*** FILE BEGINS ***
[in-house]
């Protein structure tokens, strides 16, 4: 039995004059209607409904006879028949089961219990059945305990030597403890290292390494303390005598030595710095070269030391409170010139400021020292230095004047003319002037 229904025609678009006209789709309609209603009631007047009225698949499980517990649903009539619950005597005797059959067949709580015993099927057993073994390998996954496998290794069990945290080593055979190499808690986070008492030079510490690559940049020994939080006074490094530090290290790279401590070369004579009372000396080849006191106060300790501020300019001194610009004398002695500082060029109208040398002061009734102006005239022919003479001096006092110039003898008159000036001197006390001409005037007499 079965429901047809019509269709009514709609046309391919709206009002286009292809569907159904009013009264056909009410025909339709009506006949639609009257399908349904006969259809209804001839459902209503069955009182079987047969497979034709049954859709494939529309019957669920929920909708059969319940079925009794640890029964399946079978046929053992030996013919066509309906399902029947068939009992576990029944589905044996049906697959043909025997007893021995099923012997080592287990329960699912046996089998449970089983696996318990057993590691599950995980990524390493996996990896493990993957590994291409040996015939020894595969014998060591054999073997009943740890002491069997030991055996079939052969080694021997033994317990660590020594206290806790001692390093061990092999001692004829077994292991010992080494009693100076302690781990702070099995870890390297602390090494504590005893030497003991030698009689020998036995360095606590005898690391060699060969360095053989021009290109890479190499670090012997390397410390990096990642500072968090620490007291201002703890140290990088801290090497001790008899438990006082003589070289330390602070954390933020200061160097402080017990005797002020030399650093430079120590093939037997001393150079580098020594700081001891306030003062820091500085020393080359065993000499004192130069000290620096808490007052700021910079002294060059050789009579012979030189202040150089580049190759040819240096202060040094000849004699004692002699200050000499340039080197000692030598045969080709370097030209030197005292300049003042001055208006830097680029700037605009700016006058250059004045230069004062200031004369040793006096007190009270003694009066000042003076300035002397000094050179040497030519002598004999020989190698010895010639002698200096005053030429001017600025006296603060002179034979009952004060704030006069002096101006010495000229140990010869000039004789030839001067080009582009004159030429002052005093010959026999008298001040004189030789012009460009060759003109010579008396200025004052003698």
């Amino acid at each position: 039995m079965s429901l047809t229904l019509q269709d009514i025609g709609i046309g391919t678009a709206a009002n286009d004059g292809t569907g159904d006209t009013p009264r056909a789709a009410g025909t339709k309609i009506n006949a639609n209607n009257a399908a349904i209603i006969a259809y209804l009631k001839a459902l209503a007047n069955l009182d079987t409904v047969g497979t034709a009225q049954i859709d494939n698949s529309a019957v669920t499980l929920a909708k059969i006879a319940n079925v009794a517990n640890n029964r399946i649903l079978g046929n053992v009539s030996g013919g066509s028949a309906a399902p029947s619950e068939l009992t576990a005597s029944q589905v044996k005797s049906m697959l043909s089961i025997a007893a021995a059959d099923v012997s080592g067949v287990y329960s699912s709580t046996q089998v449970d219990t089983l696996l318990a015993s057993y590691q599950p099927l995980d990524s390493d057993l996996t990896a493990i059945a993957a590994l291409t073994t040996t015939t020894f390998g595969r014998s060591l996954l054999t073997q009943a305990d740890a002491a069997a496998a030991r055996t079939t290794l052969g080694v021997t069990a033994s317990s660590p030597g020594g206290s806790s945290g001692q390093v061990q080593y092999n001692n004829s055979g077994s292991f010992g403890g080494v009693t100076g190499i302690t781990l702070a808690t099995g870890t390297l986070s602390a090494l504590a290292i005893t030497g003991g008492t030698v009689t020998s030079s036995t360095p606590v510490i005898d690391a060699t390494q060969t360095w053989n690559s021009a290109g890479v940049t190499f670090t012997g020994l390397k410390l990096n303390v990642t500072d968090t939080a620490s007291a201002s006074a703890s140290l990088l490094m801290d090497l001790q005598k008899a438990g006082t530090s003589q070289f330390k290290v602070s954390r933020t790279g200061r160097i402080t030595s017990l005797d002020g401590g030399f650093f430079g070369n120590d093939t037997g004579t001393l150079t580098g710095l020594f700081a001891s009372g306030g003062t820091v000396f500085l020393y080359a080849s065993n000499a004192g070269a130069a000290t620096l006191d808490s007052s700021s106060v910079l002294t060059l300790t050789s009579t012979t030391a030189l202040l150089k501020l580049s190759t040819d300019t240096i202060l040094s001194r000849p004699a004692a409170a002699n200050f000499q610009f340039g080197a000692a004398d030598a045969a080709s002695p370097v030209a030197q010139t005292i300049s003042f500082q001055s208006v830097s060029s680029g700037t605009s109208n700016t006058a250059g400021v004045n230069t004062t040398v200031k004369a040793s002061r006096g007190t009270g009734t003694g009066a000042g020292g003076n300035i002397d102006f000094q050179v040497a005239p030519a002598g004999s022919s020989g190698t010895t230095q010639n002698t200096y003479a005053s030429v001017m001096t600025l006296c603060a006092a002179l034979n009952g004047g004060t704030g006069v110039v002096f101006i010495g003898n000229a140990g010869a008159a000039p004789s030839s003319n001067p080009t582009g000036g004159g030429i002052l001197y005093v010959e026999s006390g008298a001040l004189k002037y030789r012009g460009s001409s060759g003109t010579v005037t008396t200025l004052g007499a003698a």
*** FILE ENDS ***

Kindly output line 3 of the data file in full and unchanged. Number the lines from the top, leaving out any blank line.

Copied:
């Amino acid at each position: 039995m079965s429901l047809t229904l019509q269709d009514i025609g709609i046309g391919t678009a709206a009002n286009d004059g292809t569907g159904d006209t009013p009264r056909a789709a009410g025909t339709k309609i009506n006949a639609n209607n009257a399908a349904i209603i006969a259809y209804l009631k001839a459902l209503a007047n069955l009182d079987t409904v047969g497979t034709a009225q049954i859709d494939n698949s529309a019957v669920t499980l929920a909708k059969i006879a319940n079925v009794a517990n640890n029964r399946i649903l079978g046929n053992v009539s030996g013919g066509s028949a309906a399902p029947s619950e068939l009992t576990a005597s029944q589905v044996k005797s049906m697959l043909s089961i025997a007893a021995a059959d099923v012997s080592g067949v287990y329960s699912s709580t046996q089998v449970d219990t089983l696996l318990a015993s057993y590691q599950p099927l995980d990524s390493d057993l996996t990896a493990i059945a993957a590994l291409t073994t040996t015939t020894f390998g595969r014998s060591l996954l054999t073997q009943a305990d740890a002491a069997a496998a030991r055996t079939t290794l052969g080694v021997t069990a033994s317990s660590p030597g020594g206290s806790s945290g001692q390093v061990q080593y092999n001692n004829s055979g077994s292991f010992g403890g080494v009693t100076g190499i302690t781990l702070a808690t099995g870890t390297l986070s602390a090494l504590a290292i005893t030497g003991g008492t030698v009689t020998s030079s036995t360095p606590v510490i005898d690391a060699t390494q060969t360095w053989n690559s021009a290109g890479v940049t190499f670090t012997g020994l390397k410390l990096n303390v990642t500072d968090t939080a620490s007291a201002s006074a703890s140290l990088l490094m801290d090497l001790q005598k008899a438990g006082t530090s003589q070289f330390k290290v602070s954390r933020t790279g200061r160097i402080t030595s017990l005797d002020g401590g030399f650093f430079g070369n120590d093939t037997g004579t001393l150079t580098g710095l020594f700081a001891s009372g306030g003062t820091v000396f500085l020393y080359a080849s065993n000499a004192g070269a130069a000290t620096l006191d808490s007052s700021s106060v910079l002294t060059l300790t050789s009579t012979t030391a030189l202040l150089k501020l580049s190759t040819d300019t240096i202060l040094s001194r000849p004699a004692a409170a002699n200050f000499q610009f340039g080197a000692a004398d030598a045969a080709s002695p370097v030209a030197q010139t005292i300049s003042f500082q001055s208006v830097s060029s680029g700037t605009s109208n700016t006058a250059g400021v004045n230069t004062t040398v200031k004369a040793s002061r006096g007190t009270g009734t003694g009066a000042g020292g003076n300035i002397d102006f000094q050179v040497a005239p030519a002598g004999s022919s020989g190698t010895t230095q010639n002698t200096y003479a005053s030429v001017m001096t600025l006296c603060a006092a002179l034979n009952g004047g004060t704030g006069v110039v002096f101006i010495g003898n000229a140990g010869a008159a000039p004789s030839s003319n001067p080009t582009g000036g004159g030429i002052l001197y005093v010959e026999s006390g008298a001040l004189k002037y030789r012009g460009s001409s060759g003109t010579v005037t008396t200025l004052g007499a003698a």